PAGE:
Stumbled upon a very good post here, which explains why "top" or similar utils always show all your RAM being used.
mine:> free -mThe -/+ buffers/cache line shows how much memory is being used and is free.
total used free shared buffers cached
Mem: 91 84 7 20 21 15
-/+ buffers/cache: 47 44
Swap: 513 58 455
91 Meg is the RAM available after being reserved plus occupied by Kernel (which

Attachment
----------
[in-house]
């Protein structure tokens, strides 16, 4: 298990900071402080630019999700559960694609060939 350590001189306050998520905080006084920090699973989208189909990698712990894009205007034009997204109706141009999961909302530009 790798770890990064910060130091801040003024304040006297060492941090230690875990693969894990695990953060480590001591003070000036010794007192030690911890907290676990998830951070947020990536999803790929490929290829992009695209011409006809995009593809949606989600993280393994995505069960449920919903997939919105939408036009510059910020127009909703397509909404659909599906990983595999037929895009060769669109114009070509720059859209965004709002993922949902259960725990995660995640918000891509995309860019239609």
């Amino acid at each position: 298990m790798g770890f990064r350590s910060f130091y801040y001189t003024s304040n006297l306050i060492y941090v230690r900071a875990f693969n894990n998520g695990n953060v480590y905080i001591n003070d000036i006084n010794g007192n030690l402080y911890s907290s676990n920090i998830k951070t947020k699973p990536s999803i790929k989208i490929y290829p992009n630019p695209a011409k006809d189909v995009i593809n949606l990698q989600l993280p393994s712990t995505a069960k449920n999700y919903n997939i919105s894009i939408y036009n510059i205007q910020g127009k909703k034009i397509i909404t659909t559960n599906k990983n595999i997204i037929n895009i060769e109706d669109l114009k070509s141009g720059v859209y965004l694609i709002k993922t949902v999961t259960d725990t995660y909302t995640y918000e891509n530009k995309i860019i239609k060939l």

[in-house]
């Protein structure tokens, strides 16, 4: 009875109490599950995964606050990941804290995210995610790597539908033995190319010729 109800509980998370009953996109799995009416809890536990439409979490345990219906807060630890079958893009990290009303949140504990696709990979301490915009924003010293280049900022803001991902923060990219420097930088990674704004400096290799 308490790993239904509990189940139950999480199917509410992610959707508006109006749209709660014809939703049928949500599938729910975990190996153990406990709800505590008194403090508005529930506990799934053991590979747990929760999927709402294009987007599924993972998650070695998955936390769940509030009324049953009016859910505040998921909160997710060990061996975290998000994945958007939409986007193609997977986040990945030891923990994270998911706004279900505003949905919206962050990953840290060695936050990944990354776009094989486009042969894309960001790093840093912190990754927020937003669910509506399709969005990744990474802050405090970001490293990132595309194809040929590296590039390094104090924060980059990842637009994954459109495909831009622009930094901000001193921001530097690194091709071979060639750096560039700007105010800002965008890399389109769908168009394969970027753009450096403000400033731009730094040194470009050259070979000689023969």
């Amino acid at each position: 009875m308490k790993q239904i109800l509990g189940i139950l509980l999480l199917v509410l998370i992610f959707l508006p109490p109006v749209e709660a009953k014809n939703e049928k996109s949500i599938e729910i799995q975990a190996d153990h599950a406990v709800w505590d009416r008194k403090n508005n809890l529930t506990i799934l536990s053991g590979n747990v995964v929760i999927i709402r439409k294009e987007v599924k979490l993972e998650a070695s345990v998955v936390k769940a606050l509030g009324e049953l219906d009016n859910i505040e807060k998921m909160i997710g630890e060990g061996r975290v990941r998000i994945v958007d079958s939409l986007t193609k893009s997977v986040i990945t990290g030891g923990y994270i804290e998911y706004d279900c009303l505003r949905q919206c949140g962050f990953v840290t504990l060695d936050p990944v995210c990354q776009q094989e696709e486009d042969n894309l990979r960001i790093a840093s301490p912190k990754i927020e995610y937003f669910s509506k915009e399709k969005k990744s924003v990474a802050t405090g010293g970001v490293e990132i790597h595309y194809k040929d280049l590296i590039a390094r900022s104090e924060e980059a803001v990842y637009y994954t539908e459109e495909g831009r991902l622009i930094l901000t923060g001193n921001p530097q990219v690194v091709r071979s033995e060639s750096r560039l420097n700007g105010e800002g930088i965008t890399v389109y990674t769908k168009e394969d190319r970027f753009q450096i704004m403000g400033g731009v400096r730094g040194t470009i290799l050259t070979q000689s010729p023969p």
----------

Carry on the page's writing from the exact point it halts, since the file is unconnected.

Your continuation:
cannot be swapped out) .
You're good if you are not swapping much. I've ~ 58 Megs of swap being used, well, it is normal with hardly 90 some Megs of RAM.
Quote from sapphirecat's original thread: " The reason Linux uses so much memory for disk cache is because the RAM is wasted if it isn't used. Keeping the cache means that if something needs the same data again, there's a good chance it will still be in the cache in memory. Fetching the information from there is around 1,000 times quicker than getting it from the hard disk. If it's not found in the cache, the hard disk needs to be read anyway, but in that case nothing has been lost in time. "